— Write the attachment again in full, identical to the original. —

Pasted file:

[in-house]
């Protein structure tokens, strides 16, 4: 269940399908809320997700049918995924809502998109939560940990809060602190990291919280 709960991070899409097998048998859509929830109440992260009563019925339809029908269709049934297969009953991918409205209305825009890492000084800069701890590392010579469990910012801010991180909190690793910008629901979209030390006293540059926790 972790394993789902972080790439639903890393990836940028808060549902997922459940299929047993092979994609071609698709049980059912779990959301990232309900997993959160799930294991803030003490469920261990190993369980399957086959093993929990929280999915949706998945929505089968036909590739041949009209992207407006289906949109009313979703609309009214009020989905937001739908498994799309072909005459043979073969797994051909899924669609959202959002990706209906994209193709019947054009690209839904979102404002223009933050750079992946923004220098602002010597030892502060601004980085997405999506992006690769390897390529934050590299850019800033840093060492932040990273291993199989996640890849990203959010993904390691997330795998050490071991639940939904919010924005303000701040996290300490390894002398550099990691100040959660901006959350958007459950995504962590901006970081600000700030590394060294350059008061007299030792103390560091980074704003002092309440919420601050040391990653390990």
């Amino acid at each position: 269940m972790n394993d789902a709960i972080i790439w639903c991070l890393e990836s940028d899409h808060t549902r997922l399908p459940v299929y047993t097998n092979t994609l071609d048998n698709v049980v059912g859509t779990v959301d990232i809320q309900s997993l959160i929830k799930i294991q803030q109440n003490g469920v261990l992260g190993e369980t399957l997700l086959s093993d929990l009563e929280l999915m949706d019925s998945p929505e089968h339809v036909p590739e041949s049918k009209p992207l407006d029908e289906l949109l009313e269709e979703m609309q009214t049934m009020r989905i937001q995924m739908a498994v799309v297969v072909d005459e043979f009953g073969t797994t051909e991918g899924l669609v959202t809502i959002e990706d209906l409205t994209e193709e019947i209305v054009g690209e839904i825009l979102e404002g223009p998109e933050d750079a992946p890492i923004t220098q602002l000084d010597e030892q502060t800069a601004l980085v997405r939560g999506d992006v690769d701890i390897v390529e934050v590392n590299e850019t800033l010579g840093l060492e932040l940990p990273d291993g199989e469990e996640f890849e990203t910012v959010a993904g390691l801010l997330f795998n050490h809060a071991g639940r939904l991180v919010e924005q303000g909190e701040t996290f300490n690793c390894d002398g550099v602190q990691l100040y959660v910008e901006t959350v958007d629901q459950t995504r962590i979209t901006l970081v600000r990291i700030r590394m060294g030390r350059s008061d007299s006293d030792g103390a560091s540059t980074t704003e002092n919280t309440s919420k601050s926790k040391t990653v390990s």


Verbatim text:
[in-house]
């Protein structure tokens, strides 16, 4: 269940399908809320997700049918995924809502998109939560940990809060602190990291919280 709960991070899409097998048998859509929830109440992260009563019925339809029908269709049934297969009953991918409205209305825009890492000084800069701890590392010579469990910012801010991180909190690793910008629901979209030390006293540059926790 972790394993789902972080790439639903890393990836940028808060549902997922459940299929047993092979994609071609698709049980059912779990959301990232309900997993959160799930294991803030003490469920261990190993369980399957086959093993929990929280999915949706998945929505089968036909590739041949009209992207407006289906949109009313979703609309009214009020989905937001739908498994799309072909005459043979073969797994051909899924669609959202959002990706209906994209193709019947054009690209839904979102404002223009933050750079992946923004220098602002010597030892502060601004980085997405999506992006690769390897390529934050590299850019800033840093060492932040990273291993199989996640890849990203959010993904390691997330795998050490071991639940939904919010924005303000701040996290300490390894002398550099990691100040959660901006959350958007459950995504962590901006970081600000700030590394060294350059008061007299030792103390560091980074704003002092309440919420601050040391990653390990």
């Amino acid at each position: 269940m972790n394993d789902a709960i972080i790439w639903c991070l890393e990836s940028d899409h808060t549902r997922l399908p459940v299929y047993t097998n092979t994609l071609d048998n698709v049980v059912g859509t779990v959301d990232i809320q309900s997993l959160i929830k799930i294991q803030q109440n003490g469920v261990l992260g190993e369980t399957l997700l086959s093993d929990l009563e929280l999915m949706d019925s998945p929505e089968h339809v036909p590739e041949s049918k009209p992207l407006d029908e289906l949109l009313e269709e979703m609309q009214t049934m009020r989905i937001q995924m739908a498994v799309v297969v072909d005459e043979f009953g073969t797994t051909e991918g899924l669609v959202t809502i959002e990706d209906l409205t994209e193709e019947i209305v054009g690209e839904i825009l979102e404002g223009p998109e933050d750079a992946p890492i923004t220098q602002l000084d010597e030892q502060t800069a601004l980085v997405r939560g999506d992006v690769d701890i390897v390529e934050v590392n590299e850019t800033l010579g840093l060492e932040l940990p990273d291993g199989e469990e996640f890849e990203t910012v959010a993904g390691l801010l997330f795998n050490h809060a071991g639940r939904l991180v919010e924005q303000g909190e701040t996290f300490n690793c390894d002398g550099v602190q990691l100040y959660v910008e901006t959350v958007d629901q459950t995504r962590i979209t901006l970081v600000r990291i700030r590394m060294g030390r350059s008061d007299s006293d030792g103390a560091s540059t980074t704003e002092n919280t309440s919420k601050s926790k040391t990653v390990s």